Managing stress during the holidays

Welcome to the holiday season — that whirlwind of gift-giving, holiday parties and activities galore!

While this season is meant to bring feelings of love and cheer, it’s also a source of stress for many.

In fact, according to a poll conducted on, more than 80 per cent of us find the holiday season to be ‘somewhat’ or ‘very’ stressful — that ranks navigating the holidays right up there with asking for a raise!

What is it that has us all so hot and bothered?

Doing too much
All things in moderation, as the saying goes. The problem with the holiday season is that we often experience too much of a good thing. Too much stress has a negative impact on our health, both mental and physical. Too many activities, even if they are fun activities, can culminate in too much holiday stress and leave us feeling frazzled, rather than fulfilled.

Eating, drinking and spending too much

An overabundance of parties and gift-giving occasions lead many people to eat, drink, and be merry — often to excess. The temptation to overindulge in spending, rich desserts or alcohol can cause many people the lasting stress of dealing with consequences that can linger long after the season is over.

Here are some tips you can try to help reduce holiday stress so that it remains at a positive level, rather than an overwhelming one:

Set your priorities
Before you get overwhelmed by too many activities, it’s important to decide what traditions offer the most positive impact and eliminate superfluous activities. For example, if you usually become overwhelmed by a flurry of baking, carolling, shopping, sending cards, visiting relatives and other activities that leave you exhausted by January, you may want to examine your priorities, pick a few favourite activities and really enjoy them, while skipping the rest.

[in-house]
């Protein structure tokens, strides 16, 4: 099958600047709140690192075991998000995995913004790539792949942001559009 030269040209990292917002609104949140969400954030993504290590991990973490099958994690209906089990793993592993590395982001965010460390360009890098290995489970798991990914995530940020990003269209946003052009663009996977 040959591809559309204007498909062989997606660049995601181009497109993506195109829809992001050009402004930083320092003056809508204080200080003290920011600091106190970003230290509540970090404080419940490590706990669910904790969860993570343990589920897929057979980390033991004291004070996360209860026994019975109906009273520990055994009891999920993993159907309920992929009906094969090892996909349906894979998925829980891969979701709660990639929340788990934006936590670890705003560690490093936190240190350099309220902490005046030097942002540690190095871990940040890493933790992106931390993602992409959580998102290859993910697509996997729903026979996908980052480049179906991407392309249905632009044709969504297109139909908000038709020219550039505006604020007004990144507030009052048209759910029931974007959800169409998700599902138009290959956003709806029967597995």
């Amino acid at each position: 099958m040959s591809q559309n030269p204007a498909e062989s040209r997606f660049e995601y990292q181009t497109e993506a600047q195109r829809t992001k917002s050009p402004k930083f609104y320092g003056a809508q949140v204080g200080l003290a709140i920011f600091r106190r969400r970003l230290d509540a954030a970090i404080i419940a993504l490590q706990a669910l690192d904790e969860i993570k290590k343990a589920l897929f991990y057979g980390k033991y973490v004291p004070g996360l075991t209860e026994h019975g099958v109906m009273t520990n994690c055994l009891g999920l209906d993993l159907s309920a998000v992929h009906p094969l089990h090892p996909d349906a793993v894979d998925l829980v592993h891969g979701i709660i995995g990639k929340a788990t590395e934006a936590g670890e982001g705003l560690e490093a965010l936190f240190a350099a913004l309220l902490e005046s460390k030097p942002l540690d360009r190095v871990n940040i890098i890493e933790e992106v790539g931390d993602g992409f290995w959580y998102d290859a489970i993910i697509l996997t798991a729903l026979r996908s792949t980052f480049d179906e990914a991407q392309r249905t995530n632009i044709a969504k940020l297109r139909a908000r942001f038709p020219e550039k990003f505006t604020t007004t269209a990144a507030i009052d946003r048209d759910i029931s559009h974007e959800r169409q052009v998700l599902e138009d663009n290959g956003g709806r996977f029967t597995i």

Cut corners
If you can’t fathom the idea of skipping out on sending cards, baking, seeing people, and doing all of the stuff that usually runs you ragged, you may do better including all of these activities in your schedule, but on a smaller scale.

Set a schedule
Putting your plans on paper can show you, in black and white, how realistic they are. If you find a time management planner and fill in the hours with your scheduled activities, being realistic and including driving time and down time, you will be able to see if you’re trying to pack in too much. Start with your highest priorities, so you will be able to eliminate the less important activities.

This sounds like a no-brainer, but sometimes we forget to take deep breaths and really give our bodies the oxygen we need. It’s great if you can take ten minutes by yourself and do some breathing meditation but merely stopping to take a few deep, cleansing breaths can reduce your level of negative stress in a matter of minutes, too. If you visualize that you are breathing in serenity and breathing out stress, you will find the positive effects of this exercise to be even more pronounced.

With a little planning and a few minor but significant changes, this holiday season can bring the love and joy it was meant to bring, and leave you feeling fulfilled rather than drained.

Happy Holidays!

Maureen Cubbon is the manager of marketing, communications and health programs for Generali Worldwide